And across the state, progress also is being made in the biomedical sciences, information technology and fuel cell technologies.
Ladies and gentlemen, success in the new economy will belong to those regions that create and nurture the human resources of intellectual capital - the people that create new knowledge and new technologies and quickly translate research discoveries into marketable products and services.
To succeed, business, industry, and government must increasingly recognize the role of higher education in creating the infrastructure of the knowledge economy.
As we have seen, our colleges and universities are important partners in that endeavor. They support clusters of innovation and ensure an increasingly stronger and larger source of human capital and of new technologies.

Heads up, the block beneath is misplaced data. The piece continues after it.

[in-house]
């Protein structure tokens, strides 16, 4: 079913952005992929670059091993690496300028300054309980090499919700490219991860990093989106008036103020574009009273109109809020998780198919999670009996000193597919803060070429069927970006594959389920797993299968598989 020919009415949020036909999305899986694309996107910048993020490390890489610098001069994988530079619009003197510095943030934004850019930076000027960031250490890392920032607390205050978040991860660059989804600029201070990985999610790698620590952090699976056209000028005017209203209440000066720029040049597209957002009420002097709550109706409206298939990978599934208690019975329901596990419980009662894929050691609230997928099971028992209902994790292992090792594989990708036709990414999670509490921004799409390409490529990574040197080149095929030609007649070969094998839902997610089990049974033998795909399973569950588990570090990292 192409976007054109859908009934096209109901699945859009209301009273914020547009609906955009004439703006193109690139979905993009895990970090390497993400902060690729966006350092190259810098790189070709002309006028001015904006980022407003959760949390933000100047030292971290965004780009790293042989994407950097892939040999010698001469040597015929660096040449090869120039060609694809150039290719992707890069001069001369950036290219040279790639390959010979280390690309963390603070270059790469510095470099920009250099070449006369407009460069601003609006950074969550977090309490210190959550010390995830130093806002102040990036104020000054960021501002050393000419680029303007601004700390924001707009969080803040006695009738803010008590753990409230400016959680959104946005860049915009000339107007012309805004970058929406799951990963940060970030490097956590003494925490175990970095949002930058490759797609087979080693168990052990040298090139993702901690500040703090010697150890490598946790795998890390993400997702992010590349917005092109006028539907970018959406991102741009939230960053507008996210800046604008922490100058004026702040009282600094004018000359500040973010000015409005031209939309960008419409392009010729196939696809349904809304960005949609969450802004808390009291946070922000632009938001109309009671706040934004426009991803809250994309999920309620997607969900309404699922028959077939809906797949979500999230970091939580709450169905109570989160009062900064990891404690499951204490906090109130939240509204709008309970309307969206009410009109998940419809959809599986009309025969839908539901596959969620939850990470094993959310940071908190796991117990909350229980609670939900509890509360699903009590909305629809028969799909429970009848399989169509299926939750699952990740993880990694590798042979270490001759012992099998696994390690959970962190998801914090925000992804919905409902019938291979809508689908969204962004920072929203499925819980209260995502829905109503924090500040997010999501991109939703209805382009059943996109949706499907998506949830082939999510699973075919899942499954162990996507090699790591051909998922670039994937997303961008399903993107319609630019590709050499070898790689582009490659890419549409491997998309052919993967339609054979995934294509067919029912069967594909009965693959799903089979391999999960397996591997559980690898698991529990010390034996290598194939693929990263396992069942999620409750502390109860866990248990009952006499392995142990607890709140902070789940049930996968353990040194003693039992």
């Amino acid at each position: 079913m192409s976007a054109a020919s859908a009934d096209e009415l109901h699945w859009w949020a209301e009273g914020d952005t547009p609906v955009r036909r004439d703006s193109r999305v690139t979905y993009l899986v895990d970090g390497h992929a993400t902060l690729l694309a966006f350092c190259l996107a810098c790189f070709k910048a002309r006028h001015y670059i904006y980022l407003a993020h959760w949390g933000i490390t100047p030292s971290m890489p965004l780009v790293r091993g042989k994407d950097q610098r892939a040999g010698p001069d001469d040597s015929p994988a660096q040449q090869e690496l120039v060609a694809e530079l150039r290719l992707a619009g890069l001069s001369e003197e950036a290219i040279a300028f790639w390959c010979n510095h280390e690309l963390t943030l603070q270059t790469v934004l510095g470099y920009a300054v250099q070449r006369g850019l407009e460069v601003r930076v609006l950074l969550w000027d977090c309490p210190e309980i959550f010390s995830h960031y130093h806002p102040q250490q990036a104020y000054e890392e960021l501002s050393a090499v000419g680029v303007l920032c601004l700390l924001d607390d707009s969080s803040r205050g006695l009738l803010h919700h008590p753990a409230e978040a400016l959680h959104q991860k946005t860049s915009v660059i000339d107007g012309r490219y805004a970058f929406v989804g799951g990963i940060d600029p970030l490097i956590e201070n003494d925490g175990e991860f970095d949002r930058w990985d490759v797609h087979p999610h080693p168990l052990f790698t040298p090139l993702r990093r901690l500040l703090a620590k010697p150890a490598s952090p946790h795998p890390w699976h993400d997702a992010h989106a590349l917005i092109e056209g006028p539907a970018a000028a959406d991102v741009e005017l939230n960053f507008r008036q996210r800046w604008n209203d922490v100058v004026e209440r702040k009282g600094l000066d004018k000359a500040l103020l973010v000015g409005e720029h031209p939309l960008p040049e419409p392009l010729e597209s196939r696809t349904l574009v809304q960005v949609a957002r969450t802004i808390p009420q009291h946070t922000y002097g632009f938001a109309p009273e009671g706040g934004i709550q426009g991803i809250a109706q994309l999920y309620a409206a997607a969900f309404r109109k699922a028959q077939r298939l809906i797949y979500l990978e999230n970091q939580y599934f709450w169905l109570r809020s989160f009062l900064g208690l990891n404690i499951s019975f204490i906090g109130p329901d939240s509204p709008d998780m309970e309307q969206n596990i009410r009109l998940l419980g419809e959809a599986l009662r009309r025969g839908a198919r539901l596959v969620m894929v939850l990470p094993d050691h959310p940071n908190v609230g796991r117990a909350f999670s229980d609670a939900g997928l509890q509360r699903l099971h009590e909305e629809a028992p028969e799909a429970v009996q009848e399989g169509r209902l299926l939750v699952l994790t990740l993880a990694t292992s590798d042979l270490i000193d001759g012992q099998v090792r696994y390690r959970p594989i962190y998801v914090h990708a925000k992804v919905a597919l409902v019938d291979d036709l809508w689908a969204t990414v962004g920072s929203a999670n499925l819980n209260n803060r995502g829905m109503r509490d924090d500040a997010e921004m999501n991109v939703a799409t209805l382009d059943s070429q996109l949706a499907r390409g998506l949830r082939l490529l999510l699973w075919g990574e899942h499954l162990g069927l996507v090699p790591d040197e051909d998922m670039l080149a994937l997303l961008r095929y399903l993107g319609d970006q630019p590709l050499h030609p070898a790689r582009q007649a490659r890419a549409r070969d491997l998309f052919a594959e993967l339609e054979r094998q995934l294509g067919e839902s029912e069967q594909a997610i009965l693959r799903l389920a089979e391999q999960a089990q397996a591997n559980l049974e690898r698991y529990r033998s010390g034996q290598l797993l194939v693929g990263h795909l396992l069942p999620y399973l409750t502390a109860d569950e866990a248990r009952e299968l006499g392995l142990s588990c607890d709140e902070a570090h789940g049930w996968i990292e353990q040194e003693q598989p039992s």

Wake up Ohio, the dream is a reality!
Higher education is the infrastructure of our future prosperity.
At the inaugural event for The University of Akron's "Last Lecture Series," Dr. Proenza discusses the power of beginnings and the illusory nature of endings.
A number of factors can limit or skew an individual's perspective on the world. Dr. Proenza offers examples and advice on how to seek additional perspectives.
While idealism fuels our dreams and ambitions, unrealistic ideals can be counter productive to effective work. Dr. Proenza discusses some of the pitfalls of unrealistic ideals and how to counter them.
Dr. Proenza urges graduates to live their lives with strategic intent and to be guided by their dreams.
Northeast Ohio has improved its talent dividend of citizens who hold college degrees. Dr. Proenza emphasized the importance of an educated populace and discussed methods to further improve the region's results.